Total Siyapaa: Despite a Pakistani groom and an Indian bride, the movie could have been better!
Ali Zafar’s fifth Bollywood film, Total Siyapaa, is an outlandish comedy of errors which unfolds on a single, wild night. The movie is another version of the popular cliché of what happens when a boy meets the girl’s parents for the first time.
Chaos ensues as the couple face characters ranging from a Dilwale Dulhania Le Jayenge (DDLJ)-obsessed child, baseball-bat wielding youngsters, a chronic complainer (played skilfully by Kiron Kher), trollops with tooting accents and a nuttier than a bar of snickers granddad.
Mix the quirks of the characters, which are, to put it mildly and in printable language, cucking frazy, with a dangerous container of frozen soup and some near murders, and you have the recipe for a mammoth Siyapaa. Interestingly, things at the house take a massive turn for the worse when Aman is asked the all too familiar question of ‘what is your family background’.
This is when the parents unexpectedly learn that their Indian daughter, who was brought up as a Hindu, has chosen a Pakistani man, who follows a different religion. That’s when the already awkward dinner turns into an out and out farce.
Aman, the innocent, well-spoken boy from a good family, struggles to maintain his nerve as each character presents a new challenge. As he becomes more and more entrapped by the family’s eccentricities and a host of unexpected circumstances, Aman’s relationship with Asha comes under stress too.
His love for Asha makes him drop his accha bacha (good boy) standards and work to wriggle himself out of a welter of problems as he, against his will, finds himself in police stations, a flower shop and even the prospective father-in-law’s office.
The interaction between Kiron Kher and Ali Zafar is hilarious throughout the film and there is a particularly funny scene where a distressed Aman has to deal with an elderly relative in a lavatory.
While Total Siyapaa has its moments, I can’t help but think that the film, which is clearly meant to be an entertainer, has great unfulfilled potential. Initially titled Aman Ki Asha, it could have been fantastic had it included more of the comedy centred on the cultural differences between the two countries and Aman working to make peace with his antagonistic Indian family. It only touches on this matter briefly and if the script had more such banter, it would have really helped engage the audience for longer periods.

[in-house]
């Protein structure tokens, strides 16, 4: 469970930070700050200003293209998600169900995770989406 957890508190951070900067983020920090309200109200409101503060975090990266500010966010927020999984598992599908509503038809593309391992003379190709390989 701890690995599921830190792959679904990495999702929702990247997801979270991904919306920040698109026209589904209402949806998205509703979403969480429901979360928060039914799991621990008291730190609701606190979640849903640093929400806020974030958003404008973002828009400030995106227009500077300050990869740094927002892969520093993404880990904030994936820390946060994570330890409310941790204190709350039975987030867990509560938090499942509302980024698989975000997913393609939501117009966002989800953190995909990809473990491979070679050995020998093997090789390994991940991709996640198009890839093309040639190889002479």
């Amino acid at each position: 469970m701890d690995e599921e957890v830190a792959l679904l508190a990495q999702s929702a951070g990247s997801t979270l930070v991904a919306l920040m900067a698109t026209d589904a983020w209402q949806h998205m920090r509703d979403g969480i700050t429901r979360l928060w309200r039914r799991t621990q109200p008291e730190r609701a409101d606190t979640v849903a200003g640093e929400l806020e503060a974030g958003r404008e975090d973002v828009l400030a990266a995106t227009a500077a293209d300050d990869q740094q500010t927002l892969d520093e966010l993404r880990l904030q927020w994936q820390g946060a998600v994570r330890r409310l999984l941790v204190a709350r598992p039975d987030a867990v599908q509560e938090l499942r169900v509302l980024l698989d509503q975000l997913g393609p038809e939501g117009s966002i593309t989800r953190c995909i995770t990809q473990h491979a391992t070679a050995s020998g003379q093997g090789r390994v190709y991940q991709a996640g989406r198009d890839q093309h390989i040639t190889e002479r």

The trailer and climax of the film, where the Pakistani identity of Aman is revealed, brings about an expectation of the Indo-Pak angle, which unfortunately isn’t exploited to the fullest. As a result, the film tends to meander from one comedy skit to another.
While it’s neither engaging nor unpredictable enough to be termed a must see, there’s still plenty to commend in the film. Zafar is fantastic as the puzzled Pakistani and you can certainly relate to the very Pakistani earnestness and charm he brings to the role.
The multi-talented Zafar sparkles, whether on screen or through the soundtrack, since in addition to playing the lead role, he composed and sung the songs too – the title track of which is sure to be a super-hit.
One hopes he will soon become the first choice for the male lead in rom-coms too, much like Parineeta Chopra for filmmakers seeking a great female lead.
Moreover, the guy is an absolute gentleman and was supremely patient despite the stampede causing attention he was getting at the premiere in Pakistan. Courteous to the core, he even left a conversation midway with Humaima Malick and Aminah Shaikh when interrupted by a humble autograph seeker.
Seeing Zafar on the big screen should be a huge draw for most people, considering he is probably the man most men want to be, and of course, the man most women want to be with.
All in all, if you’re looking for a light-hearted and amusing film that the lady in your life won’t object to, this ultimately harmless film, which has some great songs, one of which sees Zafar partner with Fariha Pervez, is a good pick.
The views expressed by the writer and the reader comments do not necessarily reflect the views and policies of The Express Tribune.